We both learned the metric system in school. I remember my science teachers telling us that sooner or later the American measurement system would be no more…so we’d better pay attention and learn this better, er superior, system of measurement. I’d dutifully go home and tell my parents how we needed to get prepared for metric. I’d repeat my teachers’ rants on how inefficient our American measurement system was using my own generated passion. They would mostly just listen, smile.
My dad would take the opportunity to jokingly lecture me on how if we changed to metric, our song lyrics would get messed up. He’d say, “How lyrical is kilometer in comparison to miles?” Then he’d tool through his mind’s filing cabinet, find a song in his head with the word miles in it, and start singing out a tune replacing miles with kilometers laughing hysterically to himself even if I was not completely humored at that moment.
I learned it. I know how it works. Yeah, yeah, base 10 and all that–so much more scientific, supposedly easier, more efficient, blah, blah, blah. I didn’t listen well enough; now, I’m suffering. It’s not that I don’t know that 0 degrees Celsius is the freezing point, and it’s not that I don’t think things like that are oh so practical. I just still can’t quite feel how far 20 kilometers is, or feel how hot 40 degrees Celsius is…or feel how heavy 50 kg is. So, what do I do instead? I translate it in my head…or use my handy-dandy converter on my cell phone. Still! I thought I’d catch on during this year in Kenya. Nearly everyone we work with speaks of measurements in metric. I wish I got it. I even spent time studying the conversions trying to make myself get it! I’m only at sorta get it and not at feel it, yet.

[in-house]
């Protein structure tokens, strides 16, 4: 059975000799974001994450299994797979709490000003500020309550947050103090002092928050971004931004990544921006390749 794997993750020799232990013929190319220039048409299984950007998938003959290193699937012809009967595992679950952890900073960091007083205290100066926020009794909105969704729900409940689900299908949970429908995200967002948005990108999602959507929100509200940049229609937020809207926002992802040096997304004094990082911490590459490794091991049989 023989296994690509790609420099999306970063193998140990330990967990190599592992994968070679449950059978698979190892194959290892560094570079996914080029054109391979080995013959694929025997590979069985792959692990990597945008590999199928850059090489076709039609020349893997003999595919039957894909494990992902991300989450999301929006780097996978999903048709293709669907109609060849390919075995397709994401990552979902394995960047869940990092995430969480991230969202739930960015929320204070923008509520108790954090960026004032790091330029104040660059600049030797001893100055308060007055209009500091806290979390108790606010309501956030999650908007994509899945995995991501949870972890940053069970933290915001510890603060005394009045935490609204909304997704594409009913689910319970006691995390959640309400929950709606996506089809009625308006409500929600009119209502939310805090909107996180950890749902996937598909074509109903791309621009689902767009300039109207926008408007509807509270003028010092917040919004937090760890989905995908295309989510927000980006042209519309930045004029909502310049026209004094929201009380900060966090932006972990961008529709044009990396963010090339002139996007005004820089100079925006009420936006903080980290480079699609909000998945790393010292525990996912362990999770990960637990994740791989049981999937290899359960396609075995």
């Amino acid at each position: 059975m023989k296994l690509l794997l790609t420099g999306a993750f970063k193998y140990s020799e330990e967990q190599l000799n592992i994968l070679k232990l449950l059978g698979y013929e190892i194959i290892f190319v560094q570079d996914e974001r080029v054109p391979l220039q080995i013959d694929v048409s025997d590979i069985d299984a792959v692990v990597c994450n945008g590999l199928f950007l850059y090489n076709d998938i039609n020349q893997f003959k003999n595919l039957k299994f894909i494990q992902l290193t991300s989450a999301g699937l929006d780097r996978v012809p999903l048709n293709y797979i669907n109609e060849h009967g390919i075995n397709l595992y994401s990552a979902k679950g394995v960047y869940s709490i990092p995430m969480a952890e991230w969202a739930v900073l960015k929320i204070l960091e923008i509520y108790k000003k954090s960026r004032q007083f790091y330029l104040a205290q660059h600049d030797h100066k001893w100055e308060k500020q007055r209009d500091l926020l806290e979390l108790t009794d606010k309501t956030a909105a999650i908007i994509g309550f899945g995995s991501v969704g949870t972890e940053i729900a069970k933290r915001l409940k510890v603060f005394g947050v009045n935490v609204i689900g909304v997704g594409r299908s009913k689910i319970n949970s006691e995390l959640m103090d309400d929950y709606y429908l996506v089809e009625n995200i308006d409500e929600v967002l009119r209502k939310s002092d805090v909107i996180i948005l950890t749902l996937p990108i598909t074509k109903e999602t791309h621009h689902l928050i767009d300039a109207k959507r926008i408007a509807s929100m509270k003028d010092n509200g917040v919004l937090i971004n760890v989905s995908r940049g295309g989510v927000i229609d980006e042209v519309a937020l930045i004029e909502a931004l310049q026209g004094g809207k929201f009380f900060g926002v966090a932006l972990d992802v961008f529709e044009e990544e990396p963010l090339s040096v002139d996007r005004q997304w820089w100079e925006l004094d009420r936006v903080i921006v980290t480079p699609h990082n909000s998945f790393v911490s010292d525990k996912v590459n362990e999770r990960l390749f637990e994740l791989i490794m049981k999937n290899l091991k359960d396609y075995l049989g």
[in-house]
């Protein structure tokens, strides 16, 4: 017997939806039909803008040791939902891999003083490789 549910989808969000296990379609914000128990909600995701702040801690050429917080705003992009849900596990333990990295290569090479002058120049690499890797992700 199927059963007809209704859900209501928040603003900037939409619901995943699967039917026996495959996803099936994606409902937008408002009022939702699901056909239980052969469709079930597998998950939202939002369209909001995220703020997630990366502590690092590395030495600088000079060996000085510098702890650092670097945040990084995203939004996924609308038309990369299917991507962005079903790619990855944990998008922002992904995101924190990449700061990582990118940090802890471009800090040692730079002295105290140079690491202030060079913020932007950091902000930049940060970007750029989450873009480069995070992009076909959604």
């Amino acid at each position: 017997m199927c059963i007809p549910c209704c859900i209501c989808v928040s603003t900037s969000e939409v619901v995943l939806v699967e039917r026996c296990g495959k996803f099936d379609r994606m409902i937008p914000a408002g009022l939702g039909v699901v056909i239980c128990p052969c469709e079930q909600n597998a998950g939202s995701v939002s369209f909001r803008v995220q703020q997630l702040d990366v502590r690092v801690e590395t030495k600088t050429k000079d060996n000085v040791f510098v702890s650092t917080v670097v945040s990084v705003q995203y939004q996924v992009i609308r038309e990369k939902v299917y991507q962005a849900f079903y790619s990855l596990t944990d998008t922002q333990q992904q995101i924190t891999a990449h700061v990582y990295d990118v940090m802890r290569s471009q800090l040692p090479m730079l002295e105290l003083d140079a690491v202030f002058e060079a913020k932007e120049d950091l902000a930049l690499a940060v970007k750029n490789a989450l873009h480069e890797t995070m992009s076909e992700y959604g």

The US is the only industrialized nation in the world that still uses a measurement system other than the metric system for most of it’s measurements. Pretty much everyone else uses metric most of the time.
Here in Kenya everything is metric:
* I buy 500 g of beef mince (translation: about 1 lb of hamburger).
* I set the cooker to 175 C to bake a cake (translation: oven on 350 F).
* We travel 13 km from our home to our church (translation: about 8 miles).
I never realized how ingrained the American measurement system was — in my psyche! My teachers didn’t do enough to keep me from being emotionally attached. I’ll get it, maybe even feel it… eventually. But, I agree with my dad–metric isn’t very lyrical.
From I’m Gonna Be by the Proclaimers
Translated into metric for your singing pleasure…
But I would walk 804.67 kilometers
And I would walk 804.67 more
Just to be the man who walked 1609.344 kilometers
To fall down at your door